THE recent rapid flow of water into Lake Hume is being blamed for an algal bloom, which was officially confirmed yesterday afternoon.
A day after the Murray Regional Algal Co-ordinating Committee said testing was being done on a green scum found at the lake it was announced moderate “amber” levels of a potentially toxic variety of blue-green algae had been detected.
The committee’s chairwoman Natasha Ryan said the torrent of water flowing into the lake over recent weeks had brought in more nutrients from bare land.
Those nutrients have fed the algae which has also been encouraged by recent humid weather.
“At these levels, the water is still safe for recreational activities such as swimming, sailing and fishing; however, people are advised not to drink untreated water and that boiling the water does not inactivate algal toxins,” Ms Ryan said.
“Many species of blue-green algae are potentially toxic and may cause gastroenteritis in humans if consumed and skin and eye irritations after contact.”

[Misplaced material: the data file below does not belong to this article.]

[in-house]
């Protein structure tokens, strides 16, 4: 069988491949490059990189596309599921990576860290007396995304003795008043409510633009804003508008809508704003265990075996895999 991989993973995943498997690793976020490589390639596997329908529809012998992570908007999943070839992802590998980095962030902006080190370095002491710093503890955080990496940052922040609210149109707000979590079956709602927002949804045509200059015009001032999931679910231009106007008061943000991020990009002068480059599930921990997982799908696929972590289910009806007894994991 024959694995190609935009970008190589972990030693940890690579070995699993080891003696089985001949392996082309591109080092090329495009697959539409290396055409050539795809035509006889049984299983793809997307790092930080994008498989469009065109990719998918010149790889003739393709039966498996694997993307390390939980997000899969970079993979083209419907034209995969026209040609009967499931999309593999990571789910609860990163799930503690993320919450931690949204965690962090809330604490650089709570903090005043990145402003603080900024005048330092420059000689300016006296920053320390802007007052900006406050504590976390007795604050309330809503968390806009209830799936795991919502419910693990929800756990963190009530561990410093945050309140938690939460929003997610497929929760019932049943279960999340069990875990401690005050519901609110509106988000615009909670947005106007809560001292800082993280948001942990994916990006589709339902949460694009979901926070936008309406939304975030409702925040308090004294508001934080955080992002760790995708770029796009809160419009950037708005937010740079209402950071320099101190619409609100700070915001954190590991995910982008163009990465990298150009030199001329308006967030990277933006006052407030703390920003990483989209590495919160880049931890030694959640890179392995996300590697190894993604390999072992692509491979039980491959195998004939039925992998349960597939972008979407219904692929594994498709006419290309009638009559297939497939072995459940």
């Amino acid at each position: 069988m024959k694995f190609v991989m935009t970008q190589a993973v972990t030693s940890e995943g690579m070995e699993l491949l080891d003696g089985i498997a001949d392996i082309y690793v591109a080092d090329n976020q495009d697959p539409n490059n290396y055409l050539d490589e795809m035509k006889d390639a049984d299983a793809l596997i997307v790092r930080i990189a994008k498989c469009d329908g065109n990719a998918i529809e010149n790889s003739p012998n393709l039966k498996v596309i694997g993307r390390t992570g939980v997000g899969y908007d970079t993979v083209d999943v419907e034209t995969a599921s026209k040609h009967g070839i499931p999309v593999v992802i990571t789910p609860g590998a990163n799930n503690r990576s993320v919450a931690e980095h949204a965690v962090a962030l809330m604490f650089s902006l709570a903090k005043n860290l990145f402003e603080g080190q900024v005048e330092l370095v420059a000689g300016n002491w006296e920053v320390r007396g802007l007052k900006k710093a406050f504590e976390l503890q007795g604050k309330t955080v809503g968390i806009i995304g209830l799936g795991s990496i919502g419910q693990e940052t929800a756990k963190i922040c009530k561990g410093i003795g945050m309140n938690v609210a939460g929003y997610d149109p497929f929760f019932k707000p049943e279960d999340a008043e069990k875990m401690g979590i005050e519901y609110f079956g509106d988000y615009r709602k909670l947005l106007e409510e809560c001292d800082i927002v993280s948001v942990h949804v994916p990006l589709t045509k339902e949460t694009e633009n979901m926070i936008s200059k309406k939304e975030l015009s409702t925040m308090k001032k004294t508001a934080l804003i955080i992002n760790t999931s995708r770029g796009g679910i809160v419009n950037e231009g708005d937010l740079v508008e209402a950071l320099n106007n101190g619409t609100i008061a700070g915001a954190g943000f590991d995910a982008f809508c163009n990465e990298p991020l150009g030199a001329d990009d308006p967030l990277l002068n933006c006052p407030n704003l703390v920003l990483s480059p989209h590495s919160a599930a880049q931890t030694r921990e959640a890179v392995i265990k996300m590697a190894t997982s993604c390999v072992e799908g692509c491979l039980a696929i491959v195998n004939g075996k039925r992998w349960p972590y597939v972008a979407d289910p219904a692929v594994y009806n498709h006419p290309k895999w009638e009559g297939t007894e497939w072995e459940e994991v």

Ms Ryan urged water users to be wary when entering the lake and avoid any water that appears bright green, where obvious green scums are present, or a distinctive odour is noticeable.
Lake Hume Tourist Park co-owner Kevin Downie said it was disappointing blue-green algae had appeared when the dam was full for the first time in years.
“It is frustrating,” Mr Downie said.
“After the positive press we’ve had it leaves a bit of a sour taste.
“I’d like to have the water clear and not have any worries about it, that’s the ideal situation.”
The algal committee will continue to assess the outbreak but Ms Rayn could not say when the bloom may disperse.
“Monitoring across Hume Dam will continue and the Murray RACC will notify the public with any changes,” Ms Ryan said.
Cattle owners should check stock water supplies for blue-green algae and remove stock from foreshores where surface scum is visible or algae suspected.